Australian minister backs privacy overhaul

Von Julian Bajkowski

The man in charge of enforcing whole-of-government IT cohesion, Special Minister of State Senator Eric Abetz, has publicly backed calls from Federal Privacy Commissioner Karen Curtis for a wider review of Australia"s privacy laws.

"The existing privacy regime needs to be reviewed to ensure that it supports today"s information environment," Abetz said, adding that current laws were instituted in 1988 when "people used paper to deal with [the] government".

A spokesman for Senator Abetz confirmed the support for a wider privacy review stemmed from a desire within the government to allow agencies and departments to better interoperate and share client information to cut down on red tape.

One known concern within government is that current privacy laws may unintentionally impede reforms in service delivery, particularly as they relate to client and transactional visibility between agency IT infrastructures.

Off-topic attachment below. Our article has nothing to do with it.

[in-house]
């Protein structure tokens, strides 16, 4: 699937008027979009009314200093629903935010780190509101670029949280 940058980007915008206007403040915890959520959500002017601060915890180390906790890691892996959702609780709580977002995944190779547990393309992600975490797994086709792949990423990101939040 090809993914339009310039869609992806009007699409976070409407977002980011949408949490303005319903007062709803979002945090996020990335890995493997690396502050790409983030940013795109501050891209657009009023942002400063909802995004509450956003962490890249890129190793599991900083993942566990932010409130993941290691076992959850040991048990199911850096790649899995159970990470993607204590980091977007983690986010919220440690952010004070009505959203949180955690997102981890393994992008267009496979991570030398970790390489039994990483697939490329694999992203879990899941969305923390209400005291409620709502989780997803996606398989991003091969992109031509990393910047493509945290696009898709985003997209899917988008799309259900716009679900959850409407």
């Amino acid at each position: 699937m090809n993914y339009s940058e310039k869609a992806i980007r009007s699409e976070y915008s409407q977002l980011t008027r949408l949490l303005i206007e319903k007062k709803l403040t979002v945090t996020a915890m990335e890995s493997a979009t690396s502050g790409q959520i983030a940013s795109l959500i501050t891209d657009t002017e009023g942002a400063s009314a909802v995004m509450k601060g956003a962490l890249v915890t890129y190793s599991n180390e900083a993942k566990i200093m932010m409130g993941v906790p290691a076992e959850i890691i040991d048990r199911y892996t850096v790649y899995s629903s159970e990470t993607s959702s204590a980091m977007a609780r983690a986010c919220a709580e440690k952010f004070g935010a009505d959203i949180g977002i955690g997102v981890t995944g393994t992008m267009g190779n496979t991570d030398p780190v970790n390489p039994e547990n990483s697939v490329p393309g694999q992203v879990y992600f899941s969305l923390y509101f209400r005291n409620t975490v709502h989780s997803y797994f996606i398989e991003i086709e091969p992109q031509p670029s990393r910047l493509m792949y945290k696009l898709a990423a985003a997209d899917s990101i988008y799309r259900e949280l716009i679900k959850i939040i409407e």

The Health Insurance Commission (responsible for Medicare and the Pharmaceutical Benefits Scheme), Centrelink and the Australian Taxation Office are all known to have flagged concerns regarding how current privacy laws relate to new policy requirements to interoperate and exchange client details.

"People expect the integrity of their personal information to remain protected, but that this protection should also support the need to be identifiable when individuals want government to know them," the Abetz said.

Meanwhile, both Australia"s federal and eight state and territory governments have finally agreed to speed up work on implementing an interoperable framework for the interchange of electronic health records across Australia.

The Coalition of Australian Governments (formerly known as the Premiers" Conference) meeting in Canberra on Friday June 3 has charged state and Federal health authorities with the task of producing "a plan of action" to be delivered by December 2005.

On the essential question of how the new system will be funded, a communique issued after the meeting stated "that where responsibilities between levels of government need to change, funding arrangements would be adjusted so that funds would follow function" - or that no new funding will flow from the current round of negotiations.